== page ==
We then check out the Covergirl section to see what she likes there.  Here the sale is 30% off plus the Catalina so some great deals are possible.  I tell her to pick out a combination of things she likes that add up to $20.  Eventually she settles on some things she likes.  Then it’s off to the checkout, again I try to walk quickly.  Again I look back and find her looking at some fancy decorated cupcakes strategically placed on a low table (right at eye level for the kids).  These $1.99 each cupcakes intended to catch the eyes of 4 year olds had ensnared my 31 year old wife.  I think the look on my face was enough to get her to move on.

So we end up spending $36 on the cosmetics, some cat food, and a tulip, nearly half the monthly grocery bill and have a $10 catalina to save for next time.  Was it a good deal?  We’ll see if she actually uses all of the cosmetics…

Jon Budget, Deals

The Homeownership Sacred Cow

April 1st, 2009

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For a long time, the very mention of renting as a wise financial manuever would get you snickers at best and passionate opposition at worst.  Homeownership is the American dream of course, so any mention to the contrary borders on unpatriotic.  Recently it has become clear that the homeownership issue is not as cut and dry as it once seemed.  You know mentality has changed when a newspaper actually publishes an article criticizing homeownership as I found recently in the Boston globe.  A large part of a newspaper’s revenue comes from real estate listings, so publishing such an article is akin to biting the hand that feeds you.  Nonetheless it’s good to see some validation in print of what I have believed for a while.  From the article:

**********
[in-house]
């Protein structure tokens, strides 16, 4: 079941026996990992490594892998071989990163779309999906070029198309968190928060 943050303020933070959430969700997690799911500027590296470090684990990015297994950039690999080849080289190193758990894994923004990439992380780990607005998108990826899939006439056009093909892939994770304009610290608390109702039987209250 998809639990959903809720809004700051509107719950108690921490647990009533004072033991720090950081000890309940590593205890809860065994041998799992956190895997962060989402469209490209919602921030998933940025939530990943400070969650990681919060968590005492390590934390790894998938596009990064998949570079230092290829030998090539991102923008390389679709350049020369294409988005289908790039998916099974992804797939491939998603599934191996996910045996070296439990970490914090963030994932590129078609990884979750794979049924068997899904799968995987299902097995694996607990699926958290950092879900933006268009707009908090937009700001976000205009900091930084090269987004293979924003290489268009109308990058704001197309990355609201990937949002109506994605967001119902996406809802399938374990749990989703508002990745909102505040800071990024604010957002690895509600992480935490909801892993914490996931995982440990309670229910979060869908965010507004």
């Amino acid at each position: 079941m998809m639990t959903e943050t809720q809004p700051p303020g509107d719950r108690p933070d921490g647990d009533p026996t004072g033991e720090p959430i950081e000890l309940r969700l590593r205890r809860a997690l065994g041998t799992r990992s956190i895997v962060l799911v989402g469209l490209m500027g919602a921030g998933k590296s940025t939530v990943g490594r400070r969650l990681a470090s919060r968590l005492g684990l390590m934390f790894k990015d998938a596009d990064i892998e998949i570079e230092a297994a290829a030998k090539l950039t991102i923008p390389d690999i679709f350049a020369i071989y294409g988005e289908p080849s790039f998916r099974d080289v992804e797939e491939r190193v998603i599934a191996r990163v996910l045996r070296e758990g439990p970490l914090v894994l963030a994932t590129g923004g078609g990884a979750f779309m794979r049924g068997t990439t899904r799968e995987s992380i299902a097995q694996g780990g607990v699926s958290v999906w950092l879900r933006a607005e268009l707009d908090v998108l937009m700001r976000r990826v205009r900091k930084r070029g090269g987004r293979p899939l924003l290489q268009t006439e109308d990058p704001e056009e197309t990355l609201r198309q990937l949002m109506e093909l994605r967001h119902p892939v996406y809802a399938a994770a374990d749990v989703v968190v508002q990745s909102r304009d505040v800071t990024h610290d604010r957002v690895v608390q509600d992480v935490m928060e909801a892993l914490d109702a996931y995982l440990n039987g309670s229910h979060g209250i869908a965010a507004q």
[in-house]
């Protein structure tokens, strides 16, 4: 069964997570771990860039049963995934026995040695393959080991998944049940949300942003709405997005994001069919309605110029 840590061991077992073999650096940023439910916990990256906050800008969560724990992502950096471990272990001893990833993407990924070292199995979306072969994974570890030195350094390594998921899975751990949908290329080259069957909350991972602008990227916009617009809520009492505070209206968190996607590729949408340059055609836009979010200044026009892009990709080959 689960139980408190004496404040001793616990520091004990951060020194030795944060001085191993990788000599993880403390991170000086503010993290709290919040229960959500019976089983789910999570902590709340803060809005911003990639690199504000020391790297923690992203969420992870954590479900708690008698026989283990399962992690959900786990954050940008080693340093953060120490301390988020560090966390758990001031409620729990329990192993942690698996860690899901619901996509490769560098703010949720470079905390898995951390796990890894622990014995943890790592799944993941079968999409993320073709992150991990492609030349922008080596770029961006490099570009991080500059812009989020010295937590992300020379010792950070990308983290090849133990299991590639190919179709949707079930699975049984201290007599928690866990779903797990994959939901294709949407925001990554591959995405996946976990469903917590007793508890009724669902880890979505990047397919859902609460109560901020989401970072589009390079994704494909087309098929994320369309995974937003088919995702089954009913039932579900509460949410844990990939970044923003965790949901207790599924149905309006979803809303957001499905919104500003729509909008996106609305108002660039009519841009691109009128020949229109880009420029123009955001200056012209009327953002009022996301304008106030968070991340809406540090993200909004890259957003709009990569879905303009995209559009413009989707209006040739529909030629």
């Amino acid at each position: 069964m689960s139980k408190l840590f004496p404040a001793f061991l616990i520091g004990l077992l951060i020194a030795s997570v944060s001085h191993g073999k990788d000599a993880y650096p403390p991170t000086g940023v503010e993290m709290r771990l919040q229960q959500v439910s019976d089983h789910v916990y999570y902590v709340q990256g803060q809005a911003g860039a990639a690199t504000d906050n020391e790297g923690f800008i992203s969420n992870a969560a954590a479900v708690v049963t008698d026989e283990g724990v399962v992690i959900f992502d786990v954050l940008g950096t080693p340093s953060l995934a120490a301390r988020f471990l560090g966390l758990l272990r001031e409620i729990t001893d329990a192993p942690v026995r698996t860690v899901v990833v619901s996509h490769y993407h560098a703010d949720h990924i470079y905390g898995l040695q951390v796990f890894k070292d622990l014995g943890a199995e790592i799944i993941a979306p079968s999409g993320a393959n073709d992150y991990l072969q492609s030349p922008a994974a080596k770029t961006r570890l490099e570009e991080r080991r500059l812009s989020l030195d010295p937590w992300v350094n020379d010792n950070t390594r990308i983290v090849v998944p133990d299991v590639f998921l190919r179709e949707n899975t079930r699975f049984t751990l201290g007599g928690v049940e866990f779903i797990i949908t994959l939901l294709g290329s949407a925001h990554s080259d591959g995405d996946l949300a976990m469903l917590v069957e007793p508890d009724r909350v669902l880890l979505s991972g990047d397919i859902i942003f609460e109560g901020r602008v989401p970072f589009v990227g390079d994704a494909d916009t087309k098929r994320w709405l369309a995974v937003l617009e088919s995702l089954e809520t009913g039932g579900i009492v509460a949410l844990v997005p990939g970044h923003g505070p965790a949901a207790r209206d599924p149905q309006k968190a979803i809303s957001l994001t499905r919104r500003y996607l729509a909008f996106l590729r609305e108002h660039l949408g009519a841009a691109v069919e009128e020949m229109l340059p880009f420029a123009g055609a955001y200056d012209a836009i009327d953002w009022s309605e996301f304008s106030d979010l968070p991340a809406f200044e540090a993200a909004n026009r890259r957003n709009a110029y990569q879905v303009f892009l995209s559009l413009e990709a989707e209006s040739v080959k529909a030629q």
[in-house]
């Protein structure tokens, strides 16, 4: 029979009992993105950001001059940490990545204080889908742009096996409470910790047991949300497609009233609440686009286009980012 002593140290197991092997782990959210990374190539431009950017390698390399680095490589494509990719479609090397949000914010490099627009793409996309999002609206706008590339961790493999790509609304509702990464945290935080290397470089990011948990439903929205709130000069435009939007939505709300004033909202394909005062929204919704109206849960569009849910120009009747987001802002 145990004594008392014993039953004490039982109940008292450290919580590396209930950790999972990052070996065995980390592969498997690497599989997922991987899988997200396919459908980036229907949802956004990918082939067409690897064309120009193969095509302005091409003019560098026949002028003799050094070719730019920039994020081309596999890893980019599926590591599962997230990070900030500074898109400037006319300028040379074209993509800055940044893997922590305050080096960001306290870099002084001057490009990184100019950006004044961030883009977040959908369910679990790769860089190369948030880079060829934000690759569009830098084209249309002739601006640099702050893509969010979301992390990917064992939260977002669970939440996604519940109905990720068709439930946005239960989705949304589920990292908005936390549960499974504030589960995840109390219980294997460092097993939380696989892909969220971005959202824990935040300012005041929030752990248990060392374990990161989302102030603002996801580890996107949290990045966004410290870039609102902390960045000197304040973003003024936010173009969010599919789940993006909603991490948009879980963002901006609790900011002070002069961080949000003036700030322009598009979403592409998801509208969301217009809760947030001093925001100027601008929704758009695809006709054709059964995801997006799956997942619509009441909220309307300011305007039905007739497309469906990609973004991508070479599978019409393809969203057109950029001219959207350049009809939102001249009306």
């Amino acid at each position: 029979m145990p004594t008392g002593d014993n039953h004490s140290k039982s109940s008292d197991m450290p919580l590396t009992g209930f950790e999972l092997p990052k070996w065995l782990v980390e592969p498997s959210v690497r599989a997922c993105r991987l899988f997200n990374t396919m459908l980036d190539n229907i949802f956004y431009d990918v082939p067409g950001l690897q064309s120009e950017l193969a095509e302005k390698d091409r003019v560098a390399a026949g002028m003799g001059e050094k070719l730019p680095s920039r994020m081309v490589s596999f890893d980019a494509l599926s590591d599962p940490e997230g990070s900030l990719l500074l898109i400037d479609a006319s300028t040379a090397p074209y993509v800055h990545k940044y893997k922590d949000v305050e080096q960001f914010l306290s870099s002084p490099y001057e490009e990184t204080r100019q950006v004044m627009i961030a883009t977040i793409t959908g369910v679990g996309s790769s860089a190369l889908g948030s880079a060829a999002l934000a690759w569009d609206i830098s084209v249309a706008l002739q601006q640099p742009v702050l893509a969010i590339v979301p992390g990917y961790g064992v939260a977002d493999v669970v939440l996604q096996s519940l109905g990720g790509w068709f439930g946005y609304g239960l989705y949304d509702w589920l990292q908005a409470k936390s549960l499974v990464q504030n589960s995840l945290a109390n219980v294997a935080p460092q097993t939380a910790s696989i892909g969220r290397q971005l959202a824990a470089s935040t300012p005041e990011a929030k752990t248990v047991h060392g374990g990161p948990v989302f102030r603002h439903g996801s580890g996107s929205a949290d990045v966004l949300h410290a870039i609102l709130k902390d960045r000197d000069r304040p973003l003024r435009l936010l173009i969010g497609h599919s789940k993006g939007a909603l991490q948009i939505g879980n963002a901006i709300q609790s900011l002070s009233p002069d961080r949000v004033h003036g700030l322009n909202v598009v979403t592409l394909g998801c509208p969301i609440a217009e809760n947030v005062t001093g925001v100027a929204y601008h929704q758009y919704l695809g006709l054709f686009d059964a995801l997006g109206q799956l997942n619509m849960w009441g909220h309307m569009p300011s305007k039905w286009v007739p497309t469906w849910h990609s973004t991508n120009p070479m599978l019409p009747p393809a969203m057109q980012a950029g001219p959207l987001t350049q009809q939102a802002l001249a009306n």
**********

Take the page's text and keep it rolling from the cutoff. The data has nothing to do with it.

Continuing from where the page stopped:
Owning a home is not right for everyone, they say: In some ways it’s overrated, and it can even have harmful effects for individuals and society. It is now glaringly clear that buying a home is a financial risk, not the surefire investment it is often perceived to be. Widespread homeownership may also have a negative impact on the economy, because, among other reasons, displaced workers can’t easily relocate to new jobs. And some of the alleged rewards of homeownership, such as greater self-esteem, health, and civic engagement, have been called into question by research.

I’ve made the personal decision to rent my home until prices fall sufficiently to make purchasing a logical financial decision.  Even my own mother questions what I am doing.  “Homeownership is the American dream”, she tells me.  “That doesn’t make it right”, I respond.  I can understand where she is coming from.  In metro Pittsburgh, I estimate that it costs $1500 a month to rent $150,000 of house.  The same $1500 a month rents $300,000 of house here in metro Boston.  In the end, when I explain how messed up the math is here, she understands my logic.  Even with recent price reductions, it’s still not a good time to be buying property in metro Boston.

Some analysts propose abolishing or limiting the mortgage interest tax deduction, which provides substantial tax breaks for homeowners. Others favor greater security for renters - such as laws making eviction more difficult - or tax deductions for renters, which a few states, such as Massachusetts, already offer.

The government has worked hard to push homeownership to these currently unreasonable levels.  Between the mortgage interest deduction and the capital gains exemption, the government is giving up billions in revenue.  Most of the revenue the government is giving up is going straight to the wealthy.  Yes both the mortgage interest deduction and capital gains exemption primarily benefit the wealthy, both are regressive taxes.  The wealthy can afford more house and therefore will stand to have larger gains when they sell.  The wealthy are also much more likely to itemize deductions to actually benefit from the mortgage interest deduction, while the mortgage interest on a modest home might not even be enough for a middle income person to exceed the standard deduction.